Installing Jython is a fairly easy procedure, and the first step is getting an installer from The installer is an executable JAR package, which you can run from the command line like java -jar jython_installer-<version>.jar. Depending on the system configuration, it may also be possible to just double-click the installer.

Robot Framework 3.0 supports Jython 2.7 which requires Java 7 or newer. If older Jython or Java versions are needed, Robot Framework 2.5-2.8 support Jython 2.5 (requires Java 5 or newer) and Robot Framework 2.0-2.1 support Jython 2.2.

After installing Jython, you probably still want to configure PATH to make Jython itself as well as the robot and rebot runner scripts executable on the command line.

IronPython installation

IronPython allows running Robot Framework on the .NET platform and interacting with C# and other .NET languages and APIs. Only IronPython 2.7 is supported.

When using IronPython, an additional dependency is installing elementtree module 1.2.7 preview release. This is required because the elementtree module distributed with IronPython is broken. Once you have pip activated for IronPython, you can easily install this module using it:

ipy -m pip install

Alternatively you can download the zip package, extract it, and install it by running ipy install on the command prompt in the created directory.

After installing IronPython, you probably still want to configure PATH to make IronPython itself as well as the robot and rebot runner scripts executable on the command line.

PyPy installation

PyPy is an alternative implementation of the Python language with both Python 2 and Python 3 compatible versions available. Its main advantage over the standard Python implementation is that it can be faster and use less memory, but this depends on the context where and how it is used. If execution speed is important, at least testing PyPY is probably a good idea.

Installing PyPy is a straightforward procedure and you can find both installers and installation instructions at After installation you probably still want to configure PATH to make PyPy itself as well as the robot and rebot runner scripts executable on the command line.

Configuring PATH

The PATH environment variable lists locations where commands executed in a system are searched from. To make using Robot Framework easier from the command prompt, it is recommended to add the locations where the runner scripts are installed into the PATH. It is also often useful to have the interpreter itself in the PATH to make executing it easy.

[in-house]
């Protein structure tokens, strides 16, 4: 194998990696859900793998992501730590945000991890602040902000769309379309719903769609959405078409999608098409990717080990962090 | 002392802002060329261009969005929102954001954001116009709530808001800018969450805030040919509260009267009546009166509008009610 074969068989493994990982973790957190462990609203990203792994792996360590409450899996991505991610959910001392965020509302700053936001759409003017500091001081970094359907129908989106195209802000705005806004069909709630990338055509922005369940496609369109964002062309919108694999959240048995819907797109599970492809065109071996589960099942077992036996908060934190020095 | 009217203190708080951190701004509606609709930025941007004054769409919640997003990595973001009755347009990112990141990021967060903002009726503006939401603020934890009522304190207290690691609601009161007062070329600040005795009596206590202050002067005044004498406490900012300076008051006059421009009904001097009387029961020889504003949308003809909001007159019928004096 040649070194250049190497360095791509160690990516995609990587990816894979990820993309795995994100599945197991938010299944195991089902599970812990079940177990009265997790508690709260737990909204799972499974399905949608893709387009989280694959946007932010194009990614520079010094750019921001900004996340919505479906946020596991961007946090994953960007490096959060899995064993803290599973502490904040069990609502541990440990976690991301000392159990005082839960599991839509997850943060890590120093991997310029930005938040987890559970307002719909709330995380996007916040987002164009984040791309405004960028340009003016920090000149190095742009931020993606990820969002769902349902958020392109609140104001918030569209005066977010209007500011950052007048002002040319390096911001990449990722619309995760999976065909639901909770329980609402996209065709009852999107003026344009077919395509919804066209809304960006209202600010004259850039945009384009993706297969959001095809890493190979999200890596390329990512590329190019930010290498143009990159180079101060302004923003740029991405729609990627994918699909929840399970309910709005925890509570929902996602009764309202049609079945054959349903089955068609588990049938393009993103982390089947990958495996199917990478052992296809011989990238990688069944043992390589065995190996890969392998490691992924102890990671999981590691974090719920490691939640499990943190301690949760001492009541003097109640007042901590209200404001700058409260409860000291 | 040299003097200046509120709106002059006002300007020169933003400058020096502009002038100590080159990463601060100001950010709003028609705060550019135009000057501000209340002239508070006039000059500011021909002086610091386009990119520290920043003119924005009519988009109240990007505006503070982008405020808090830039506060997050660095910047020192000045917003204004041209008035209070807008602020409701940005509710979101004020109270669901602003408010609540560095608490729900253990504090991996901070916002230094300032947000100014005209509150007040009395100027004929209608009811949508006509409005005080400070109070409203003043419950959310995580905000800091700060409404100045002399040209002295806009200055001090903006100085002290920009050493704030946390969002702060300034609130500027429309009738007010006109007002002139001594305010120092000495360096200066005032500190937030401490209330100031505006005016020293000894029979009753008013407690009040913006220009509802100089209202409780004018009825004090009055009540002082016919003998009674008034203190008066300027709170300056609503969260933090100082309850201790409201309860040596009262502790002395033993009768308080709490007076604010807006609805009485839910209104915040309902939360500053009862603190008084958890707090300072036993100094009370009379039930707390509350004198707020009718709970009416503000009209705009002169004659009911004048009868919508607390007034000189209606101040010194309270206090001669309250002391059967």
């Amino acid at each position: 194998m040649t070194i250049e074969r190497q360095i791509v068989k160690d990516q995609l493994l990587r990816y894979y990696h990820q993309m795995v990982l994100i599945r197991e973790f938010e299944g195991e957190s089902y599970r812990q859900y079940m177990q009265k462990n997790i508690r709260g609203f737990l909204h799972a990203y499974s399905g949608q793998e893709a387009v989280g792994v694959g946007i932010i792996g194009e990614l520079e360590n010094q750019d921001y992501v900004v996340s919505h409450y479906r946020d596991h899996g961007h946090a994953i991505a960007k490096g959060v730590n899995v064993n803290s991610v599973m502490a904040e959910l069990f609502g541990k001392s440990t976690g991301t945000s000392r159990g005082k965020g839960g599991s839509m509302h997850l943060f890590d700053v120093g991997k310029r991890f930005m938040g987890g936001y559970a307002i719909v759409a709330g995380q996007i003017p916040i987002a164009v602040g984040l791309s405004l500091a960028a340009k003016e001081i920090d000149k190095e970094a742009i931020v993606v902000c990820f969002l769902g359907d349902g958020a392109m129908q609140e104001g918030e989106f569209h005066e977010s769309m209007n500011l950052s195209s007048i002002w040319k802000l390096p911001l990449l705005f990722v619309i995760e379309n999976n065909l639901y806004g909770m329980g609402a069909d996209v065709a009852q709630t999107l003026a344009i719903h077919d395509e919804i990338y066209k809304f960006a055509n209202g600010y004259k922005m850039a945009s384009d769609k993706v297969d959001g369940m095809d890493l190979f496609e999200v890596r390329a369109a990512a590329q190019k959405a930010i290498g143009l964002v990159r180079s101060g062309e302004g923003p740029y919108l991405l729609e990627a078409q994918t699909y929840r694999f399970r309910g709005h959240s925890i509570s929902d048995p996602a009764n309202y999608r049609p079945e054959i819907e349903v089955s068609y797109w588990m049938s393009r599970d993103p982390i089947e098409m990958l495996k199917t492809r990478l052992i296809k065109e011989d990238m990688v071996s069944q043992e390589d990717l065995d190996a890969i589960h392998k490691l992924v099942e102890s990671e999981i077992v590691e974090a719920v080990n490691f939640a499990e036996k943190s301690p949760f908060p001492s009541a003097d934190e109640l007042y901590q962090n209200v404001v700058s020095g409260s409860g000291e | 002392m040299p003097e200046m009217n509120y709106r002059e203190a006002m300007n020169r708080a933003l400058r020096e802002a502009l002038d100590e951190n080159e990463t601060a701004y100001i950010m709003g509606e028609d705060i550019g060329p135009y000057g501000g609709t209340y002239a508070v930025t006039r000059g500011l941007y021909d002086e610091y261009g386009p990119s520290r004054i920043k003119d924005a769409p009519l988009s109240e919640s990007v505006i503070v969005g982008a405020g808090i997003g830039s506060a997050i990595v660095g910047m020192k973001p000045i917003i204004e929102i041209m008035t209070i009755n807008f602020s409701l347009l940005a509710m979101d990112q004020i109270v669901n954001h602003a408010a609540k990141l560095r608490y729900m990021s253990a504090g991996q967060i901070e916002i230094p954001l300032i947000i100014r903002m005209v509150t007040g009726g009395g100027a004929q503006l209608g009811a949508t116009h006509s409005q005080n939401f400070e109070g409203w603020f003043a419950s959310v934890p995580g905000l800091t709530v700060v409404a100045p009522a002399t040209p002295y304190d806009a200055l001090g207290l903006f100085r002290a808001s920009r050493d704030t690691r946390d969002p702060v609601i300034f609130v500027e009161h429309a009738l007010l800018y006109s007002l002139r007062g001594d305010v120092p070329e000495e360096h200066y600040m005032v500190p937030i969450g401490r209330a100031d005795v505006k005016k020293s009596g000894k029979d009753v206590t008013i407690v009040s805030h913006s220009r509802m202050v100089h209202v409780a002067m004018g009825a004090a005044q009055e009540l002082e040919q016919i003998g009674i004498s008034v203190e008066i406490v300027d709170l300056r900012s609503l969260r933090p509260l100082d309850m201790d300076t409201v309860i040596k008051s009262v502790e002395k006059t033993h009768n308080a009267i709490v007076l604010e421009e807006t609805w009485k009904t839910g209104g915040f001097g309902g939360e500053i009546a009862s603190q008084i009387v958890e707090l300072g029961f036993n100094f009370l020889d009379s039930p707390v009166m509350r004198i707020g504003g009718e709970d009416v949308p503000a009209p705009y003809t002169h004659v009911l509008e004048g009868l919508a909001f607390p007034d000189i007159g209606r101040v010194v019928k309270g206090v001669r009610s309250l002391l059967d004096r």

When using Python on UNIX-like machines both Python itself and scripts installed with should be automatically in the PATH and no extra actions needed. On Windows and with other interpreters the PATH must be configured separately.


Latest Python Windows installers allow setting PATH as part of the installation. This is disabled by default, but Add python.exe to Path can be enabled on the Customize Python screen. It will add both the Python installation directory and the Scripts directory to the PATH.

What directories to add to PATH

What directories you need to add to the PATH depends on the interpreter and the operating system. The first location is the installation directory of the interpreter (e.g. C:\Python27) and the other is the location where scripts are installed with that interpreter. Both Python and IronPython install scripts to Scripts directory under the installation directory on Windows (e.g. C:\Python27\Scripts) and Jython uses bin directory regardless the operating system (e.g. C:\jython2.7.0\bin).

Notice that the Scripts and bin directories may not be created as part of the interpreter installation, but only later when Robot Framework or some other third party module is installed.

Setting PATH on Windows

On Windows you can configure PATH by following the steps below. Notice that the exact setting names may be different on different Windows versions, but the basic approach should still be the same.

  1. Open Control Panel > System > Advanced > Environment Variables. There are User variables and System variables, and the difference between them is that user variables affect only the current users, whereas system variables affect all users.
  2. To edit an existing PATH value, select Edit and add ;<InstallationDir>;<ScriptsDir> at the end of the value (e.g. ;C:\Python27;C:\Python27\Scripts). Note that the semicolons (;) are important as they separate the different entries. To add a new PATH value, select New and set both the name and the value, this time without the leading semicolon.
  3. Exit the dialog with Ok to save the changes.
  4. Start a new command prompt for the changes to take effect.

Notice that if you have multiple Python versions installed, the executed robot or rebot runner script will always use the one that is first in the PATH regardless under what Python version that script is installed. To avoid that, you can always execute the installed robot module directly like C:\Python27\python.exe -m robot.